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Marine Ecology Progress Series

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MEPS 221:125-133 (2001)  -  doi:10.3354/meps221125

Competition among small colonies of Agaricia: the importance of size asymmetry in determining competitive outcome

Carla Zilberberg, Peter J. Edmunds*

Department of Biology, California State University, 18111 Nordhoff Street, Northridge, California 91330-8303, USA
*Corresponding author. E-mail:

ABSTRACT: Scleractinian corals may experience competition at early life history stages, particularly where aggregated settlement decreases the space available for growth. The outcome of such interactions can affect post recruitment success and the relative abundance of coral species. The purpose of this study was to determine the importance of competition among small colonies (≤4 cm diameter) of Agaricia on shallow (≤10 m depth) reefs in St. John (US Virgin Islands) and Jamaica. The association between the density of small Agaricia and the frequency of congeneric encounters was examined, together with the relationship between density of Agaricia and reef rugosity (topographic complexity). Rugosity was analyzed because it indirectly affects competitive interactions by providing cryptic habitats that promote aggregated settlement and coral-coral interactions. To test one possible mechanism determining the outcome of such interactions, the relationship between size asymmetry of competing colonies and competitive outcome was assessed. The results demonstrate that competition among small Agaricia is common, particularly where aggregated settlement is favored by high topographic complexity. In other words, competitive interactions among small Agaricia are affected by both physical (e.g., topographic complexity) and biological (e.g., settlement patterns) factors. The outcome of such interactions is influenced by the difference in size of competing colonies, with dominant colonies generally being larger than subordinate colonies. Further research is required to identify the mechanistic basis of dominance, but currently the most likely hypotheses are that large colonies are dominant because they have greater energy resources than small colonies, or intrinsically faster growth rates. The high frequency of competition among Agaricia colonies in St. John and Jamaica suggests that further studies of congeneric competition within the Scleractinia may prove valuable in understanding the population biology of this taxon.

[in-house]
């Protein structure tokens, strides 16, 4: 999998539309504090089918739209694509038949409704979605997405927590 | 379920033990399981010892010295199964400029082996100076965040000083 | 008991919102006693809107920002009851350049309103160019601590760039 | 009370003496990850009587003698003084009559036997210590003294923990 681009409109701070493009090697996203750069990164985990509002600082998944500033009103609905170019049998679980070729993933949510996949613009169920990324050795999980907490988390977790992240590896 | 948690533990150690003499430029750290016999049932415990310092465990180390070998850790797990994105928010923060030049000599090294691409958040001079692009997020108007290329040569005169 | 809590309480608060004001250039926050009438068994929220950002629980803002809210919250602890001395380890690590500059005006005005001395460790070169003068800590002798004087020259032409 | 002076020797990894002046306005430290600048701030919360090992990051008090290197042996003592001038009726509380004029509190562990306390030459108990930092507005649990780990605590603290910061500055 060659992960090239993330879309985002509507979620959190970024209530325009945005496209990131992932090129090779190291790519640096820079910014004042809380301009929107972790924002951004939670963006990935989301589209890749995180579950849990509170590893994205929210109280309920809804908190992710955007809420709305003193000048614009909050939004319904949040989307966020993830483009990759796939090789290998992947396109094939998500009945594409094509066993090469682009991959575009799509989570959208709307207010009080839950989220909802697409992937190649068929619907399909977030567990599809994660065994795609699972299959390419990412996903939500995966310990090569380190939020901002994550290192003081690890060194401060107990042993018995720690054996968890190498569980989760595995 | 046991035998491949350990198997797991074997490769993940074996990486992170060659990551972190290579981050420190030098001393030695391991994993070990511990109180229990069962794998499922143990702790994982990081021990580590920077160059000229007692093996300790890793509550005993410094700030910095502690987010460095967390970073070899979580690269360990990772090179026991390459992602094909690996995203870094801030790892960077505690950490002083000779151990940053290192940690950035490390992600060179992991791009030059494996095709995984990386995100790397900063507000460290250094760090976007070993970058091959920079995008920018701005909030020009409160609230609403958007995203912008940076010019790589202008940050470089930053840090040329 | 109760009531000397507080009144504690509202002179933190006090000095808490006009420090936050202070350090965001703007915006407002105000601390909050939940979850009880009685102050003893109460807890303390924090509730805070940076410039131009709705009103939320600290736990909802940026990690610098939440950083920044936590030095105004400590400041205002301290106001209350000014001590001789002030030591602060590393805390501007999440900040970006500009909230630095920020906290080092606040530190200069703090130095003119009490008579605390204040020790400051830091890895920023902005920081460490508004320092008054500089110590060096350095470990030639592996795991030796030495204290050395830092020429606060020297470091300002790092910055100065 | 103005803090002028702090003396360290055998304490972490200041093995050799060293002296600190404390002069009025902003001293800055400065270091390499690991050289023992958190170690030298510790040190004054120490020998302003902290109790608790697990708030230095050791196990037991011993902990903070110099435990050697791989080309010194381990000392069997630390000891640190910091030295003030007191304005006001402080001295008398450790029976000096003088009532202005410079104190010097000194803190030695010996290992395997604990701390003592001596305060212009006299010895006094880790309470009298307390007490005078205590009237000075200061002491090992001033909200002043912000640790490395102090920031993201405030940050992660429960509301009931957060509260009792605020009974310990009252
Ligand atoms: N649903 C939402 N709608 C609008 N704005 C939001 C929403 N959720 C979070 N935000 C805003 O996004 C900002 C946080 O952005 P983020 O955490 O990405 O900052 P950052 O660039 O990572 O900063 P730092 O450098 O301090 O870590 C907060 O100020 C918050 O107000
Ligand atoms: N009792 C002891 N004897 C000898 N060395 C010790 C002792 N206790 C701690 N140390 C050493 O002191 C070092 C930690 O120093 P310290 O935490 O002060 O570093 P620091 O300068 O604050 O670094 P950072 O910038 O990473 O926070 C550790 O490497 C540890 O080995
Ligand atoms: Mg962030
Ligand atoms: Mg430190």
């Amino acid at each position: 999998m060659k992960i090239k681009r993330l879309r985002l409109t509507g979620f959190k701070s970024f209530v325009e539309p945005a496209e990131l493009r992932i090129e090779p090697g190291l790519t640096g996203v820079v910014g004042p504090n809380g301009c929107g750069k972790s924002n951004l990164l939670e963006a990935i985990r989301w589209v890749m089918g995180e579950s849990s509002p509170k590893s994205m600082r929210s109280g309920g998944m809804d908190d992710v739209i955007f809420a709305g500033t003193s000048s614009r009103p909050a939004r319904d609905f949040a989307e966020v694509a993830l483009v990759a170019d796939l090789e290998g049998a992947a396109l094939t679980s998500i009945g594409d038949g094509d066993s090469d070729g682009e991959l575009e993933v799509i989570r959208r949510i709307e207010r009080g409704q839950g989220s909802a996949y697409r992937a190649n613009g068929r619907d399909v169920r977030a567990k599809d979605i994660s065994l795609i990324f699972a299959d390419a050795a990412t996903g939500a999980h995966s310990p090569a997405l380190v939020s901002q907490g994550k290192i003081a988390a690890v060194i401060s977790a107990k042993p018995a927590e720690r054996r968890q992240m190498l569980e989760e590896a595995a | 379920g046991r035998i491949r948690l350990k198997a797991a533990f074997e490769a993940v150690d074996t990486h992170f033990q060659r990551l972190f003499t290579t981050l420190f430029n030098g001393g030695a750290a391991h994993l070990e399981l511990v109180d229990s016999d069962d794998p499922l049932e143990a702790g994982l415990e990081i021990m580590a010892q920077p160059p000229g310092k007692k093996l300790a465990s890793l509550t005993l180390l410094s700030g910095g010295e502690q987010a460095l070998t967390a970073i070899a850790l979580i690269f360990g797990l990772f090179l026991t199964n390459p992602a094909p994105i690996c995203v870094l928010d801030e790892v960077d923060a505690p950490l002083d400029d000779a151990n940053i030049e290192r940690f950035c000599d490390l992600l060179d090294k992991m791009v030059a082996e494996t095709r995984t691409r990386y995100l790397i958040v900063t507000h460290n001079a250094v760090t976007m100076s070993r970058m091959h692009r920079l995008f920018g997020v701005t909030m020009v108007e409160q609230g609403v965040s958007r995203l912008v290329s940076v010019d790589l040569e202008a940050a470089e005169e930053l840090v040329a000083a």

KEY WORDS: Competition · Size asymmetry · Scleractinians · Small · Agaricia

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